Supreme Court Update: 11/29/10 Order List
Greetings, Court fans!
Hope you enjoyed the holiday weekend. The Court returned today with three additions to its docket and two opinions regarding the denial of cert.
The Court granted cert and consolidated AZ Free Enterprise v. Bennett (10-238) and McComish v. Bennett (10-239), both of which address the constitutionality of Arizona's public financing laws, which attempt to level the political playing field. Since the questions presented are similar, we'll provide only those from McComish: "(1) Whether Citizens United v. Federal Election Comm'n, 130 S. Ct. 876 (2010), and Davis v. Federal Election Comm'n, 128 S. Ct. 2759 (2008), require this Court to strike down Arizona's matching funds trigger under the First and Fourteenth Amendments because it penalizes and deters free speech by forcing privately-financed candidates and their supporters to finance the dissemination of hostile political speech whenever they raise or spend private money, or when the independent expenditures are made, above a ‘spending limit.' (2) Whether Citizens United and Davis require this Court to strike down Arizona's matching funds trigger under the First and Fourteenth Amendments because it regulates campaign financing in order to equalize ‘influence' and financial resources among competing candidates and interest groups, rather than to advance directly a compelling state interest in the least restrictive manner."
Following up on what was perhaps its biggest patent law decision in decades last Term in Bilski v. Kapos (08-964), the Court granted cert in another major patent case, Microsoft Corp. v. i4i Limited Partnership (10-290), which asks: "Whether the court of appeals erred in holding that Microsoft's invalidity defense must be proved by clear and convincing evidence." At trial, Microsoft's 2003 Word and 2007 Word software programs were found to infringe i4i's software patent and Microsoft was ordered to pay more than $290M (yes that's an "M"). Microsoft claimed that i4i's patent was invalid, but wasn't able to convince the jury given the high "clear and convincing evidence" standard. A decision lowering the standard would likely have major consequences for all companies involved in patent litigation.
CSX Transportation, Inc. v. McBride (10-235), poses this issue: "Whether the Federal Employers' Liability Act, 45 U.S.C. §§ 51-60, requires proof of proximate causation."
Justice Alito dissented from the denial of cert in Harper v. Maverick Recording Co. (10-94), which involved a 16-year-old's liability for copyright infringement based on digitally downloading songs. (Alito may be particularly sympathetic to this young defendant, having just recently raised teens himself.) Copyright law specifies statutory damages of $750 to $30,000 per work infringed, but allows for a reduced penalty of $200 per infringement where an "innocent infringer" – i.e., one who was not aware and had no reason to believe that her acts infringed – is involved." The innocent infringer defense is not available, however, where a notice of copyright "appears on the published phonorecord . . . to which a defendant . . . had access. . . ." 17 U.S.C. § 402(d). The Fifth Circuit found that § 402(d) barred Harper's innocent infringer defense because a copyright notice did appear on the phonorecords from which the digital files were created. For Alito, however, this interpretation of § 402(d) didn't necessarily jive with the intent of § 402(d), which was enacted before the digital age and in a time when a person would have actually seen the physical object with the copyright notice. In those circumstances, the law presumed the person did not qualify as an innocent infringer. A young person downloading a song on the internet, however, would not see the notice. For Alito, therefore, there is a strong argument (even though no circuit has yet adopted it) that § 402(d) doesn't apply and that the innocent infringer defense would be available.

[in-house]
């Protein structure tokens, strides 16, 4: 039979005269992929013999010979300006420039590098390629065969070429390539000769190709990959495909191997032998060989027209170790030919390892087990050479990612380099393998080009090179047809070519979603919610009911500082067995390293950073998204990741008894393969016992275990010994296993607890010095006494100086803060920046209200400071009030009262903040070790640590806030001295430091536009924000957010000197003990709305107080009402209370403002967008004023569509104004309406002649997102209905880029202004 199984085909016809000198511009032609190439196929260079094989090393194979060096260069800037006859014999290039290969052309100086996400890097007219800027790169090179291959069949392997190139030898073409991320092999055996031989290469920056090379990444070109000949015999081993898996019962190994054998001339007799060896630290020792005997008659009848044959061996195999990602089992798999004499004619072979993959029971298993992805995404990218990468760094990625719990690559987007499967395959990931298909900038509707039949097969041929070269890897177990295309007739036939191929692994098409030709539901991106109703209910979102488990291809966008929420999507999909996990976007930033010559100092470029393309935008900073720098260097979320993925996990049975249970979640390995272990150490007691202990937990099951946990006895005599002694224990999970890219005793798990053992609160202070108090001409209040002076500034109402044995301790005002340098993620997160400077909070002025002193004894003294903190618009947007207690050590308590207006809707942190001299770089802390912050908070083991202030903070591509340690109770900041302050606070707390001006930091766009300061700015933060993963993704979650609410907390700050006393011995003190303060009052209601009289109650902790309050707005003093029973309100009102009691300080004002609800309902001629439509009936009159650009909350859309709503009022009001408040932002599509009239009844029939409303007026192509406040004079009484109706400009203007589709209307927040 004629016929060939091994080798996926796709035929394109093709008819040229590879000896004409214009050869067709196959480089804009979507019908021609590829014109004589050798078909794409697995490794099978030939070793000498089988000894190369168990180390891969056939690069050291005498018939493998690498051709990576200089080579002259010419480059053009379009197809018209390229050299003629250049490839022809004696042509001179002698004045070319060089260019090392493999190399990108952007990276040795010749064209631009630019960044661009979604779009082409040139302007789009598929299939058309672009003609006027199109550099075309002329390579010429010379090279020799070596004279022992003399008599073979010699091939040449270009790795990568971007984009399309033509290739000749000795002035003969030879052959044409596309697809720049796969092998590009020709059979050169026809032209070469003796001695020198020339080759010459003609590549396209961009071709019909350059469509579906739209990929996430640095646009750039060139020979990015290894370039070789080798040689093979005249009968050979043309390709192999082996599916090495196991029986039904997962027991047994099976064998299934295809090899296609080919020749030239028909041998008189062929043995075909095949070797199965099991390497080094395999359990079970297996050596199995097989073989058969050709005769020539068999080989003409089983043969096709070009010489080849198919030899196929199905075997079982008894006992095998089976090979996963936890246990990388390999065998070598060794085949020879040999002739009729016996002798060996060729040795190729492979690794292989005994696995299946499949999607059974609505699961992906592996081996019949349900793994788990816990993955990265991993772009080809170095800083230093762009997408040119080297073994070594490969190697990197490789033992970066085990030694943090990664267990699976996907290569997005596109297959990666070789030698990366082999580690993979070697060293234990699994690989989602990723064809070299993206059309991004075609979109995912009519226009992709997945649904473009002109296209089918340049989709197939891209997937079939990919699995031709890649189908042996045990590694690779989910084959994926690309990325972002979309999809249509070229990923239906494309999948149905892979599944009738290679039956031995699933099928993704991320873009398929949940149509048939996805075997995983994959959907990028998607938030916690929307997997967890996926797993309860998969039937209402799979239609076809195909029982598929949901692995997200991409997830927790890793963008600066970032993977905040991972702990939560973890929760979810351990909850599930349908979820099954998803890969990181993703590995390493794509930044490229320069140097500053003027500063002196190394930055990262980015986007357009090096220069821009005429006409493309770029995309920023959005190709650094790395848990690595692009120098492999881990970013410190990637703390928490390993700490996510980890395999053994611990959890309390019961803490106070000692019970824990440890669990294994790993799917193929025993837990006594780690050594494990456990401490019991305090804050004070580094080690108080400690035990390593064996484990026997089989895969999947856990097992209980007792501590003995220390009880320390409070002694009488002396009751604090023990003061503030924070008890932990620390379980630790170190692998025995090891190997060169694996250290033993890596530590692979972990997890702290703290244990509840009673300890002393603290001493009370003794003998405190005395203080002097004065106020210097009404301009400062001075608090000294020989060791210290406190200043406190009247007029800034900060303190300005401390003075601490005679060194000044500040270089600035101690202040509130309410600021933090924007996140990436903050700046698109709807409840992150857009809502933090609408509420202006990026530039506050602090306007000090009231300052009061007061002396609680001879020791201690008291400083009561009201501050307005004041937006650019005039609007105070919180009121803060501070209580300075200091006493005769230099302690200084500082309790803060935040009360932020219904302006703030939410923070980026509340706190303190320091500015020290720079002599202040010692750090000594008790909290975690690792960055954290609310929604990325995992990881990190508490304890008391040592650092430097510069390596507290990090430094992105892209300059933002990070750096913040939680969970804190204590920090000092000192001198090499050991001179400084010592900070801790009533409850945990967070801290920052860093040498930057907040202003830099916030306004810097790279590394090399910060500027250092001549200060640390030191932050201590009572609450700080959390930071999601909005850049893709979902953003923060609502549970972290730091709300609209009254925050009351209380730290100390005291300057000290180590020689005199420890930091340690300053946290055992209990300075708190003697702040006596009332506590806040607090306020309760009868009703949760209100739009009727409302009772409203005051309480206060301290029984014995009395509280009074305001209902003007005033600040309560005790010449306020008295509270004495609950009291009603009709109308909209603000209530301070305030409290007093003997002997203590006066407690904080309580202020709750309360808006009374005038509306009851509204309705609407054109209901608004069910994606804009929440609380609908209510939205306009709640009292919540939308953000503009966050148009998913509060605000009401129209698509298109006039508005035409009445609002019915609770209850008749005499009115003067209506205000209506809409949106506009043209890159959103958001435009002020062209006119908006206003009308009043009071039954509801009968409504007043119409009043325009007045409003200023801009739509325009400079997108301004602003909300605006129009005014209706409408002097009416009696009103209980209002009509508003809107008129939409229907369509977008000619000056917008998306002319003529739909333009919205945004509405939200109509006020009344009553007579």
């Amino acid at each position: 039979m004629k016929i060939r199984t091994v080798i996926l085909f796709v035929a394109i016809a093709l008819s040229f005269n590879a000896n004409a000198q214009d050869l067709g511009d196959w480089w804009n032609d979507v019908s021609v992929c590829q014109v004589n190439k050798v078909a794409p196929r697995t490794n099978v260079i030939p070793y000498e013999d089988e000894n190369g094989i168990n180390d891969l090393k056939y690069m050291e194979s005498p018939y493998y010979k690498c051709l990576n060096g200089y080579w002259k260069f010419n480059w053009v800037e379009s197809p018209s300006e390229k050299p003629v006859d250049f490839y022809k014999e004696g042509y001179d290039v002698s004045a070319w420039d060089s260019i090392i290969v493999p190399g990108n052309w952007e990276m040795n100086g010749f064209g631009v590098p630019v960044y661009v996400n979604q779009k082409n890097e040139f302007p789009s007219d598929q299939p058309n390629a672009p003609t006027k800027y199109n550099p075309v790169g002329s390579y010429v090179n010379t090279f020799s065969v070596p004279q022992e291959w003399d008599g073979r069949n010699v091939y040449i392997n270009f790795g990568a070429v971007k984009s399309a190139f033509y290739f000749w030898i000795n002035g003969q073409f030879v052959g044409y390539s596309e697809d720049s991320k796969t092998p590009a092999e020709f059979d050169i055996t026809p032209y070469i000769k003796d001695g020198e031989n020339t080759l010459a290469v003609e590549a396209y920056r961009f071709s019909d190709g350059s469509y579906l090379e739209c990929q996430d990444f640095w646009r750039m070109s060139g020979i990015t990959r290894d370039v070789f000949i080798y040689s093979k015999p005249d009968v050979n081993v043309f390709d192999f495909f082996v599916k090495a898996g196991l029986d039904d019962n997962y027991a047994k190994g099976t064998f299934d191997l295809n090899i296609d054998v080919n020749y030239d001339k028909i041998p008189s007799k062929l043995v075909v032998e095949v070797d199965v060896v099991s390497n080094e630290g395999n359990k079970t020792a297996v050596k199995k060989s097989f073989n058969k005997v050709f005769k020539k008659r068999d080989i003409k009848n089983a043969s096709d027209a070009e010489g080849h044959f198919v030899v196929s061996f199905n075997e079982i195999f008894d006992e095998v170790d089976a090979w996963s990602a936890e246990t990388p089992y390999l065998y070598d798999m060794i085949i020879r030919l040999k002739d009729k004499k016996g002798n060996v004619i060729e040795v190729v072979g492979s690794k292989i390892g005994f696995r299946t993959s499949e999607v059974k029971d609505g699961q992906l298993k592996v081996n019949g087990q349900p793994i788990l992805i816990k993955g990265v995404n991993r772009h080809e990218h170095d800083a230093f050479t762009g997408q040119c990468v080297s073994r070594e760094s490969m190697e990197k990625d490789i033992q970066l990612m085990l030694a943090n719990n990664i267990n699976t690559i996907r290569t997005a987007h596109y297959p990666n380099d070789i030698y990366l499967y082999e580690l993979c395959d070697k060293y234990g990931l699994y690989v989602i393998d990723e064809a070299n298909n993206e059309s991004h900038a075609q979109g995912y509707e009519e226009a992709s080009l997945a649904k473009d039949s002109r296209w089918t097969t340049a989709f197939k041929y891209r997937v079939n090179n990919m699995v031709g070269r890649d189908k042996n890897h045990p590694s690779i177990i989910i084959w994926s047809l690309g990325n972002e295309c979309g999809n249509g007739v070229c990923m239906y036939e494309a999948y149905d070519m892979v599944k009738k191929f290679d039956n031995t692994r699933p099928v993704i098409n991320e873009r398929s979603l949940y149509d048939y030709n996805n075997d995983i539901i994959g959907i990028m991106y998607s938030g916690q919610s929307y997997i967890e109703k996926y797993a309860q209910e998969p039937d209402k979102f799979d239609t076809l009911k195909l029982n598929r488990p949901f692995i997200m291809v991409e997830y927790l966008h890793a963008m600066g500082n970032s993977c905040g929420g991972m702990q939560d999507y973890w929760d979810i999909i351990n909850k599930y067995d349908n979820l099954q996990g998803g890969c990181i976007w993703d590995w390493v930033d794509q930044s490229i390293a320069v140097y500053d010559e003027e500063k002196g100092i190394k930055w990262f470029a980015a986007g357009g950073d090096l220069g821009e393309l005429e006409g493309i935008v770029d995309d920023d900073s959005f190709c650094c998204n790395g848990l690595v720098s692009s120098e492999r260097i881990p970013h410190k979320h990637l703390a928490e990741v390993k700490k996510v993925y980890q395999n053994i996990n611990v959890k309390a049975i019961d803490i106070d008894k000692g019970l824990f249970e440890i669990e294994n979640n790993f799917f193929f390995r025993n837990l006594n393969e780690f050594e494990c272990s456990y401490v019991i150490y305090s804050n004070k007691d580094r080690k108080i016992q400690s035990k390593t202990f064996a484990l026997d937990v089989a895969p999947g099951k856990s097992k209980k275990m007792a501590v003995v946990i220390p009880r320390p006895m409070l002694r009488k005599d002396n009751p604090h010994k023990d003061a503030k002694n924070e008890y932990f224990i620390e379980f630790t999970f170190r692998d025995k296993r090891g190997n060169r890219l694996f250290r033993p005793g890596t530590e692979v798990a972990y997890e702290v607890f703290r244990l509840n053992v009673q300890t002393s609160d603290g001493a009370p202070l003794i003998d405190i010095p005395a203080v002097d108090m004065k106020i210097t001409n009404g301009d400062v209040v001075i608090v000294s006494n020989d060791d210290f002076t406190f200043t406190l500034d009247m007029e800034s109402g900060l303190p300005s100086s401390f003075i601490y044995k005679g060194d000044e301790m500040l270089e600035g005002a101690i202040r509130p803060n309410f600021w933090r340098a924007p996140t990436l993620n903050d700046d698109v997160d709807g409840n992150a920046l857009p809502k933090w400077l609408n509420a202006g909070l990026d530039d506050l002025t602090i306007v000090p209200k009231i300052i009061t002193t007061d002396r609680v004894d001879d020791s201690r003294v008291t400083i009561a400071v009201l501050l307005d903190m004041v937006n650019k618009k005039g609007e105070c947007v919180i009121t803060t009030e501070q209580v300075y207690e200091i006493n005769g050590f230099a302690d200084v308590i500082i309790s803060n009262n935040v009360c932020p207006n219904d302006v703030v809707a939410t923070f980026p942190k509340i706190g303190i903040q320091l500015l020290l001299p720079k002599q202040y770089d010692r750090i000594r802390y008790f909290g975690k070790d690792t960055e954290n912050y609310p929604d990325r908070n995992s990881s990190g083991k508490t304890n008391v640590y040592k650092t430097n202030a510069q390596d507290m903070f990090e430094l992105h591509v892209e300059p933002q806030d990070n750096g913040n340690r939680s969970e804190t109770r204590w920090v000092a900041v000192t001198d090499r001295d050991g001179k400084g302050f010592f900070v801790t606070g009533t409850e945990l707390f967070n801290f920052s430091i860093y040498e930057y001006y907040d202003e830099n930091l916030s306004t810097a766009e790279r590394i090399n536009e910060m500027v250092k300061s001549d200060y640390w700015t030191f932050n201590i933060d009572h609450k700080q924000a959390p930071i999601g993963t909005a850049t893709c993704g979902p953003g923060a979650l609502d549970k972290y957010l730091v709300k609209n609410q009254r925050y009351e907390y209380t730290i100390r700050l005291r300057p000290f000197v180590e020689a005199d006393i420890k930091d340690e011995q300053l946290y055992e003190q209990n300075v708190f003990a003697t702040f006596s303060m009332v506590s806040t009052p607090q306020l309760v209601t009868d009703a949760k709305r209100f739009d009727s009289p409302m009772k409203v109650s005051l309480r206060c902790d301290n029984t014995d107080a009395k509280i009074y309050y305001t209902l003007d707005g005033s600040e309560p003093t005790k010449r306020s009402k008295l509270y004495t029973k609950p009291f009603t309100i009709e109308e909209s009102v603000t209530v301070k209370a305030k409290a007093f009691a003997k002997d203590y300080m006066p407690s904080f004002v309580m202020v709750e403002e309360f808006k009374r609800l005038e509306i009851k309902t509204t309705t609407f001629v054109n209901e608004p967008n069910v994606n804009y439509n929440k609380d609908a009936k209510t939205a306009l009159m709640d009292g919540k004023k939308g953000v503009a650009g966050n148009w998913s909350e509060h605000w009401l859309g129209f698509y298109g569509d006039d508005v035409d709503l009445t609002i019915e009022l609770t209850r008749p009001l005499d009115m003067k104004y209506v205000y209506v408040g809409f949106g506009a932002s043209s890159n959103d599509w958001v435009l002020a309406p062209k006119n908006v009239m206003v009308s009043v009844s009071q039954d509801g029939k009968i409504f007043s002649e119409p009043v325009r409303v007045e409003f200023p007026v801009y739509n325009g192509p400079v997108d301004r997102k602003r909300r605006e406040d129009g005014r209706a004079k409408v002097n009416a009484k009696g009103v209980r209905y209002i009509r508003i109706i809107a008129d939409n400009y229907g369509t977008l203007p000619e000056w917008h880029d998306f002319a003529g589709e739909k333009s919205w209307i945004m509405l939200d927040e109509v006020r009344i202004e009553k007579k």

Finally, Justices Sotomayor, Ginsburg, Breyer, and Kagan issued a statement respecting the denial of cert in Gamache v. California (10-5196). After Gamache was convicted of murder and sentenced to death, his counsel learned that the jury was accidentally provided (and repeatedly watched) a videotape of Gamache confessing, which had not been entered into evidence. On appeal, the California Supreme Court found error, but concluded that the error was harmless, noting that the "burden remains with the defendant to demonstrate prejudice under the usual standard for ordinary trial error." At least four Justices disagreed with this statement and so wrote to emphasize that the prosecution bears the burden of demonstrating that constitutional error is harmless beyond a reasonable doubt. However, because it did not appear that the burden of proof would have altered the result in this case (the evidence against Gamache must have been overwhelming), these Justice nevertheless concurred with the denial of cert.
We'll be back with more orders and decisions as they are released.
Kim & Jenny